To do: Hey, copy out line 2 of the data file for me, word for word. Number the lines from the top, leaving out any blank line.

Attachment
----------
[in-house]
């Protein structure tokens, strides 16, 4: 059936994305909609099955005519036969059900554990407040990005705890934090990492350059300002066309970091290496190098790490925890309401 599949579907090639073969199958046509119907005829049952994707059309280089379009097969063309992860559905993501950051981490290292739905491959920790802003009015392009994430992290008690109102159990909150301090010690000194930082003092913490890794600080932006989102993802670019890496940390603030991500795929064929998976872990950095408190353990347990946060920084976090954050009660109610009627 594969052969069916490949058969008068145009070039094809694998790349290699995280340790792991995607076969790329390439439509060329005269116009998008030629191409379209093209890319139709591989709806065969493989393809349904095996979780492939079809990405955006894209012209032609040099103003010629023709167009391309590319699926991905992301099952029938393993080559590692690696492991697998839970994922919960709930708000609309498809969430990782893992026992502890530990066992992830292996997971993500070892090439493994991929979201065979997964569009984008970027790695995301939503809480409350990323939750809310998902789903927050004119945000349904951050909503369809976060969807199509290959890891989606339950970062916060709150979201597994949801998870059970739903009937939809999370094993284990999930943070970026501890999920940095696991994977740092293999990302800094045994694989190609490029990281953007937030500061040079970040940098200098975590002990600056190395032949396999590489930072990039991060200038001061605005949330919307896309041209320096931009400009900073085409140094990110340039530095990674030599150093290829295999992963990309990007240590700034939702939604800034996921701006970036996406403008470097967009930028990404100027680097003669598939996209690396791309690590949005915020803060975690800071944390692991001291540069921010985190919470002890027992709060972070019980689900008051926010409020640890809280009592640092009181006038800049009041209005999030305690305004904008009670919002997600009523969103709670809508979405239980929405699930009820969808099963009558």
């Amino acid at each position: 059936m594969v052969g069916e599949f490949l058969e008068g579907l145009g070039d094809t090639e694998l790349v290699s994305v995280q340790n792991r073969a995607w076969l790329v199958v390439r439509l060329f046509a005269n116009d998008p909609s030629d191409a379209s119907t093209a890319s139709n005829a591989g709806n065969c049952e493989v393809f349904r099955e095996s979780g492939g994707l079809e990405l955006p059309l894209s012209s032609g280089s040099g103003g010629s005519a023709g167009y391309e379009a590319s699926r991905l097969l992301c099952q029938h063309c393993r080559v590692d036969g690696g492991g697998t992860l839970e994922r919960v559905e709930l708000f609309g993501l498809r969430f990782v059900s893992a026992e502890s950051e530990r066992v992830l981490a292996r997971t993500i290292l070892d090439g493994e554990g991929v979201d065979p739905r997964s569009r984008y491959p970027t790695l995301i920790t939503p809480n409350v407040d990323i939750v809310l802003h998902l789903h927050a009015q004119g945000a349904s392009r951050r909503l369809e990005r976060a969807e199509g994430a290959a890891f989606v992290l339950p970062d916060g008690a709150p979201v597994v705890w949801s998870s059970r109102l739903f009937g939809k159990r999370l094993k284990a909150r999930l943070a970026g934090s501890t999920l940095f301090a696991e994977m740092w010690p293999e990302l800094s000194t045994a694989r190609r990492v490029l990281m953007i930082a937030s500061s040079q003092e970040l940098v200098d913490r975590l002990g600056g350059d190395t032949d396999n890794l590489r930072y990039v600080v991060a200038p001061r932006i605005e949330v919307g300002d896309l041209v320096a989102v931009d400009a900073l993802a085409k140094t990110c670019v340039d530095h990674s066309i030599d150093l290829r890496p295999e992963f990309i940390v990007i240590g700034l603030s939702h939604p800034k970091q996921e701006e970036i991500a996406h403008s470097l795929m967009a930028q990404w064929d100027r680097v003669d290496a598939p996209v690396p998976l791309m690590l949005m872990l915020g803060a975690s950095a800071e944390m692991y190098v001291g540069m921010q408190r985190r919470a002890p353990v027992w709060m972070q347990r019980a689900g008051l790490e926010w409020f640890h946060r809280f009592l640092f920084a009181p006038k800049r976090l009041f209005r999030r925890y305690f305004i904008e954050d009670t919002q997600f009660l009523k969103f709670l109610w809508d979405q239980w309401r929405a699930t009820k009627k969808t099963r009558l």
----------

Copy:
């Protein structure tokens, strides 16, 4: 059936994305909609099955005519036969059900554990407040990005705890934090990492350059300002066309970091290496190098790490925890309401 599949579907090639073969199958046509119907005829049952994707059309280089379009097969063309992860559905993501950051981490290292739905491959920790802003009015392009994430992290008690109102159990909150301090010690000194930082003092913490890794600080932006989102993802670019890496940390603030991500795929064929998976872990950095408190353990347990946060920084976090954050009660109610009627 594969052969069916490949058969008068145009070039094809694998790349290699995280340790792991995607076969790329390439439509060329005269116009998008030629191409379209093209890319139709591989709806065969493989393809349904095996979780492939079809990405955006894209012209032609040099103003010629023709167009391309590319699926991905992301099952029938393993080559590692690696492991697998839970994922919960709930708000609309498809969430990782893992026992502890530990066992992830292996997971993500070892090439493994991929979201065979997964569009984008970027790695995301939503809480409350990323939750809310998902789903927050004119945000349904951050909503369809976060969807199509290959890891989606339950970062916060709150979201597994949801998870059970739903009937939809999370094993284990999930943070970026501890999920940095696991994977740092293999990302800094045994694989190609490029990281953007937030500061040079970040940098200098975590002990600056190395032949396999590489930072990039991060200038001061605005949330919307896309041209320096931009400009900073085409140094990110340039530095990674030599150093290829295999992963990309990007240590700034939702939604800034996921701006970036996406403008470097967009930028990404100027680097003669598939996209690396791309690590949005915020803060975690800071944390692991001291540069921010985190919470002890027992709060972070019980689900008051926010409020640890809280009592640092009181006038800049009041209005999030305690305004904008009670919002997600009523969103709670809508979405239980929405699930009820969808099963009558």